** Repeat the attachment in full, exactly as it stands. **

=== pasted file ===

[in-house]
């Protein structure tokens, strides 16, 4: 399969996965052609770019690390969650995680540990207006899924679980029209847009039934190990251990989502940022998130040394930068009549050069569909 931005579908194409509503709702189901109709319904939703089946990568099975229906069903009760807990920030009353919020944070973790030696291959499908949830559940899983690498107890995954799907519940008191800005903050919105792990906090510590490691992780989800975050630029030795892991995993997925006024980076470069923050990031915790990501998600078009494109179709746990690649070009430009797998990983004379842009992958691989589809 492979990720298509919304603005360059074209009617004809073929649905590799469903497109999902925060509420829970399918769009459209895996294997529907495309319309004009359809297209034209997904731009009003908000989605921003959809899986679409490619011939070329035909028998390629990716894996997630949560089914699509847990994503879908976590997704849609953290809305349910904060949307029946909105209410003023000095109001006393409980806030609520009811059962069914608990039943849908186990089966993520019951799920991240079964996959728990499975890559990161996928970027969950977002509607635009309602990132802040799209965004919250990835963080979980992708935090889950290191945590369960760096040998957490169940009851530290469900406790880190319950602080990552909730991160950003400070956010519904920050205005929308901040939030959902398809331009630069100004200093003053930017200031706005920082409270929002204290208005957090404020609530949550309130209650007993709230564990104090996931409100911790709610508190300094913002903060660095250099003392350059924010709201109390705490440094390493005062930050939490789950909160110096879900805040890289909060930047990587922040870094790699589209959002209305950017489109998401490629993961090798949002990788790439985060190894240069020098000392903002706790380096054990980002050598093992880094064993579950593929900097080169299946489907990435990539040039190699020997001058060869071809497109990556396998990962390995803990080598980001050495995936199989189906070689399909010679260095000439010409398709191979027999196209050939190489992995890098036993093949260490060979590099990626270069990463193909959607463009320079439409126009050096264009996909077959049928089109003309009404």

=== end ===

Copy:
[in-house]
């Protein structure tokens, strides 16, 4: 399969996965052609770019690390969650995680540990207006899924679980029209847009039934190990251990989502940022998130040394930068009549050069569909 931005579908194409509503709702189901109709319904939703089946990568099975229906069903009760807990920030009353919020944070973790030696291959499908949830559940899983690498107890995954799907519940008191800005903050919105792990906090510590490691992780989800975050630029030795892991995993997925006024980076470069923050990031915790990501998600078009494109179709746990690649070009430009797998990983004379842009992958691989589809 492979990720298509919304603005360059074209009617004809073929649905590799469903497109999902925060509420829970399918769009459209895996294997529907495309319309004009359809297209034209997904731009009003908000989605921003959809899986679409490619011939070329035909028998390629990716894996997630949560089914699509847990994503879908976590997704849609953290809305349910904060949307029946909105209410003023000095109001006393409980806030609520009811059962069914608990039943849908186990089966993520019951799920991240079964996959728990499975890559990161996928970027969950977002509607635009309602990132802040799209965004919250990835963080979980992708935090889950290191945590369960760096040998957490169940009851530290469900406790880190319950602080990552909730991160950003400070956010519904920050205005929308901040939030959902398809331009630069100004200093003053930017200031706005920082409270929002204290208005957090404020609530949550309130209650007993709230564990104090996931409100911790709610508190300094913002903060660095250099003392350059924010709201109390705490440094390493005062930050939490789950909160110096879900805040890289909060930047990587922040870094790699589209959002209305950017489109998401490629993961090798949002990788790439985060190894240069020098000392903002706790380096054990980002050598093992880094064993579950593929900097080169299946489907990435990539040039190699020997001058060869071809497109990556396998990962390995803990080598980001050495995936199989189906070689399909010679260095000439010409398709191979027999196209050939190489992995890098036993093949260490060979590099990626270069990463193909959607463009320079439409126009050096264009996909077959049928089109003309009404």